Wind: Stories by Leigh Allison Wilson (Willian Morrow and Company, Inc., New York, 1989)

pp. 79-107.

Obscene Callers

That day, the day I'm thinking about, I was sitting at my breakfast table alone. It was a bright Saturday morning in summer and I had some things to account for to myself. For one thing, I'd already been in that town three years. And, to be honest, "town" is stretching the meaning of the word: It had about twenty thousand people and about two bars per person and there was a lake nearby full of fish you couldn't eat without poisoning yourself. That isn't a town in my book. For another thing, my husband, Bucky, had run off two months before with this woman from around there. I won't reveal her name, but she had fake blond hair, wore her blue jeans like hands grabbing her butt, was no more than twentyfive, and was looking for trouble. And that's exactly what she got in Bucky Gilman. The only other thing I had to account for was that I turned forty that day. Nothing much, except that forty was precisely two years past half my life expectancy, and not a pretty idea. These are thoughts that bright days and breakfast tables bring home to a person.

Bucky had made the breakfast table, which was one reason you couldn't touch the top of it without spilling your coffee. It was so unsteady I had to keep folding junk mail under the legs to even things up, though no matter what I did, the table turned out unsteady. It was a meaningful table. I'd been married to Bucky for ten years, nine of them pure torture and one of them worse. I was sitting at his table, thinking all these things and wondering what was next. I thought maybe I'd pack up the apartment and go someplace a little different, go to a real town, for instance, where good things could happen to a person for a change. Wishful thinking, though forty is an age where balancing the good and the bad makes a lot of sense. I had a job up at the speedway in the ticket booths, decent work except it closed during the winter and there was no way you could look at it as a place where I explored my personal career potential, like they say in the ladies' magazines. My personal career potential was zip at the speedway, although it paid the rent and that's the bottom line those magazines don't mention. You read that stuff for too long and you start thinking everybody in America is two steps ahead of you and you don't have a prayer. But, like I said, it paid the rent. No one can hate that.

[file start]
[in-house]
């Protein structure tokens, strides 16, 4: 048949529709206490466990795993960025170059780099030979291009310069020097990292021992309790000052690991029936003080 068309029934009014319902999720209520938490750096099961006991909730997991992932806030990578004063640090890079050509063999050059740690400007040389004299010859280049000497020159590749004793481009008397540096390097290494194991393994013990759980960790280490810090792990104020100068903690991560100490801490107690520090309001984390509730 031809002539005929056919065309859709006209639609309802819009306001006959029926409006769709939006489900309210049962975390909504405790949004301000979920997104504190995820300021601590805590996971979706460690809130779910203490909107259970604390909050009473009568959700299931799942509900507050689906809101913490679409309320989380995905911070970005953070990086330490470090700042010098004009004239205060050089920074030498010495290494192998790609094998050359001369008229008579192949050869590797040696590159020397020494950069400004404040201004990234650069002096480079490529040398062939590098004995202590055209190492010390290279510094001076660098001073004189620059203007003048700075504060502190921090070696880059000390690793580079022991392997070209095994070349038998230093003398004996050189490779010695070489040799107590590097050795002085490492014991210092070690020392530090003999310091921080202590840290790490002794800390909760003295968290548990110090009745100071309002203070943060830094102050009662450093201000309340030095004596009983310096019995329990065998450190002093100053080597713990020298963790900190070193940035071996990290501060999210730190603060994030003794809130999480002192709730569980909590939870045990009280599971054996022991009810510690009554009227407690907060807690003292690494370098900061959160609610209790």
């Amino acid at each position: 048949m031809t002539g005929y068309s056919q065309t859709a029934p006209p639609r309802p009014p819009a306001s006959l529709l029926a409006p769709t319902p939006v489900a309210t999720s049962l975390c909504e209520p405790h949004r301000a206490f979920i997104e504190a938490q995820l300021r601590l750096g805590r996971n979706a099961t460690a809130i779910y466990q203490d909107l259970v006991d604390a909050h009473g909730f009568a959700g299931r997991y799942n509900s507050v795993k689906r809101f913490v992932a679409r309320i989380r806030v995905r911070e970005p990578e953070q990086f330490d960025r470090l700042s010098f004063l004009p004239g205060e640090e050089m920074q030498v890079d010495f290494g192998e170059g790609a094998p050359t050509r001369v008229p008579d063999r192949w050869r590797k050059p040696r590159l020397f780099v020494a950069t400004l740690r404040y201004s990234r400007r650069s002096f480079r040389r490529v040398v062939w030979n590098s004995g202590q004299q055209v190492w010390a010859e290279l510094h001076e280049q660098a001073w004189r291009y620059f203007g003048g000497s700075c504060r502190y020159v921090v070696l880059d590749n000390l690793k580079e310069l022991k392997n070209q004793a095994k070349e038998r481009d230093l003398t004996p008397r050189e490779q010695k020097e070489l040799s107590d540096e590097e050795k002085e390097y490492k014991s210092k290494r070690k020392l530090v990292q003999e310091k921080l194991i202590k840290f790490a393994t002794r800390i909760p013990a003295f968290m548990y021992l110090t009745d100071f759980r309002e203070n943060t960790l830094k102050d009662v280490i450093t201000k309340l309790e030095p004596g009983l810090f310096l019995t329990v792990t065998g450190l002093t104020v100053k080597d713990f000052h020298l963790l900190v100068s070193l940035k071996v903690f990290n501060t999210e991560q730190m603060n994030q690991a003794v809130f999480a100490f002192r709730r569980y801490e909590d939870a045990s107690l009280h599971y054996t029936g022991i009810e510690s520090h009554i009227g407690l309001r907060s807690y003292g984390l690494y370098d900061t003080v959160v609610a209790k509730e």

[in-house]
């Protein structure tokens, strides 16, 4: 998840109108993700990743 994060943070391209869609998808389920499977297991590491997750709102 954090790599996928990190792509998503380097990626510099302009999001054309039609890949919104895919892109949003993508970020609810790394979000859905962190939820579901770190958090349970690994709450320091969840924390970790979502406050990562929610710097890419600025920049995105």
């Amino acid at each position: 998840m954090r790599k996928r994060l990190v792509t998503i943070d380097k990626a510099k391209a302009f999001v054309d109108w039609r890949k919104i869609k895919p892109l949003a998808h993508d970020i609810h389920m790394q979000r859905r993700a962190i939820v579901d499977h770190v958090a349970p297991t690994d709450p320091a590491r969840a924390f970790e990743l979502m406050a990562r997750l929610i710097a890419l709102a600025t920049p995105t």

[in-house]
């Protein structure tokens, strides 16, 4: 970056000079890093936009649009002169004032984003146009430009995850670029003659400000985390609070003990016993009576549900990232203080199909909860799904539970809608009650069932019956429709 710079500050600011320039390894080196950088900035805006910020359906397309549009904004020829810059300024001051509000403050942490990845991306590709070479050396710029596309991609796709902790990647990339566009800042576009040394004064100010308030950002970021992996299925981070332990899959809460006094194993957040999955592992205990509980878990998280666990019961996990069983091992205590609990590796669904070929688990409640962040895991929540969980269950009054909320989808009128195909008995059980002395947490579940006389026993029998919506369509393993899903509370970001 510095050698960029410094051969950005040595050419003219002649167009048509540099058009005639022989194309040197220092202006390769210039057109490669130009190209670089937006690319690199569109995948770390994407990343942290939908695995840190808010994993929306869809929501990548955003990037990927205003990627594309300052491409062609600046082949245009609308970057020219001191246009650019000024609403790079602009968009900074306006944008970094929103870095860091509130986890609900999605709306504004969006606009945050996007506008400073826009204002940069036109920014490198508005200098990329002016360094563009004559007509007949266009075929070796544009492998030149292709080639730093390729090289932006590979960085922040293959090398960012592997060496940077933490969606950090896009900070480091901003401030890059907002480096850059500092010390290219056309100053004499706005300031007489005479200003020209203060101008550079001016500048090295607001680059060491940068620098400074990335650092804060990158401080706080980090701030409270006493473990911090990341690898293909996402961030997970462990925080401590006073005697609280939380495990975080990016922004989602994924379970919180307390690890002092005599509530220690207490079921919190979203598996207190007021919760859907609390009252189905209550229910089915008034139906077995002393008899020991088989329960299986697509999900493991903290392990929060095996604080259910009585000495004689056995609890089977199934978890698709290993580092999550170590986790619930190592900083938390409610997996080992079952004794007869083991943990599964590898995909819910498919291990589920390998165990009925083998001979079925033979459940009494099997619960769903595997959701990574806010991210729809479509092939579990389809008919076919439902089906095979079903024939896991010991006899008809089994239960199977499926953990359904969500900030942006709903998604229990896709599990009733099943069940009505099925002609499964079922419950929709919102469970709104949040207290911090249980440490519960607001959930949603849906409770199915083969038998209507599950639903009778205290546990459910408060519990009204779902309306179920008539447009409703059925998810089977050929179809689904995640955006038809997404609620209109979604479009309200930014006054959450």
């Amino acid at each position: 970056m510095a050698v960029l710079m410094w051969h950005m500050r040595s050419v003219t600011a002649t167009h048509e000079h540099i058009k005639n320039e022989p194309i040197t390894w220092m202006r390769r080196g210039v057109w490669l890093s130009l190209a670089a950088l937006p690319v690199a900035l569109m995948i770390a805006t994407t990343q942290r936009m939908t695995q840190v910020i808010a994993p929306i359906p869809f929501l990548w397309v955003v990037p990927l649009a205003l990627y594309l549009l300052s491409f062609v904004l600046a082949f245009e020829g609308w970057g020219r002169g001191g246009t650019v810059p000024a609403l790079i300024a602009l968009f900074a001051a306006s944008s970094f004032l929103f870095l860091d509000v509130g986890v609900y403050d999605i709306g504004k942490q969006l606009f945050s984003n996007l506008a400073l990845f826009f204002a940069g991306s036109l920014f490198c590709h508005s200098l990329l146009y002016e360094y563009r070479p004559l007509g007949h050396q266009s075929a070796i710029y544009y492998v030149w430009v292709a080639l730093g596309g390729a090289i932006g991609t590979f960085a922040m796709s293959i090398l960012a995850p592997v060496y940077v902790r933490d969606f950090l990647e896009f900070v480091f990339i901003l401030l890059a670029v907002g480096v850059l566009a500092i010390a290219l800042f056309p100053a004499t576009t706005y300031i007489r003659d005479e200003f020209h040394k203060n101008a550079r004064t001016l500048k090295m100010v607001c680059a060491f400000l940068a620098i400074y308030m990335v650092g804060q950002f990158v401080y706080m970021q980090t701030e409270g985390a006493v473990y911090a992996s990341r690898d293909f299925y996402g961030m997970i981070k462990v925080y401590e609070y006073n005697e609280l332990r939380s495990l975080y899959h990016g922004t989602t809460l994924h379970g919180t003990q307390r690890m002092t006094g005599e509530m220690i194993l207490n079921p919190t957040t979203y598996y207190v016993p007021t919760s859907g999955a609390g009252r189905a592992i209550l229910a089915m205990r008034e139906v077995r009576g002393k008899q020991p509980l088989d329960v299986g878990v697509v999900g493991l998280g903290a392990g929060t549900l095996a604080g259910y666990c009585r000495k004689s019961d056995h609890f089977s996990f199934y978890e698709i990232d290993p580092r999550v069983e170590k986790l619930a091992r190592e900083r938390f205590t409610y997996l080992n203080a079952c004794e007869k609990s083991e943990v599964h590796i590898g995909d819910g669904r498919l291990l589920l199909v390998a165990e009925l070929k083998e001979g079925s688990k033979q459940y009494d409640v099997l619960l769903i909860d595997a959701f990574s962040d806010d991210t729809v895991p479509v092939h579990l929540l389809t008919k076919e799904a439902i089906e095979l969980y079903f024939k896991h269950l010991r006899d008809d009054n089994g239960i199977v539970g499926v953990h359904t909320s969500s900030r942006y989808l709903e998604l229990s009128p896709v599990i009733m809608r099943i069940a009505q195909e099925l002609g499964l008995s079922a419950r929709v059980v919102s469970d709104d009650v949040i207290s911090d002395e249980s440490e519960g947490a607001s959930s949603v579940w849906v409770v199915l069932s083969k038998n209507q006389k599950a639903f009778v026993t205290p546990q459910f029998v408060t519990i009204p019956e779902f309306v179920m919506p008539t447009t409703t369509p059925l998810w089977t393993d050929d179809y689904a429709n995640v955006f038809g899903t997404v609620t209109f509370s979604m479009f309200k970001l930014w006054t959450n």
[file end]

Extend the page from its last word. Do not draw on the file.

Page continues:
I'd just about decided to call in sick to work, it being my birthday, when the phone rang. I figured it was Granby at the speedway calling to ask me to work an extra shift, which would figure since I'd gotten used to getting just exactly what I didn't want. For a second I thought about not answering, but the fact was, I couldn't be sick and not home both. So I answered it; I said, "Yes, what is it you want?" I've never been one for the Good-morning-Gilman- residence bit, just another bone of contention between Bucky and me. That one with the fake hair and the tight blue jeans would be perfect for it is all I can say, if he ever marries her, which he won't.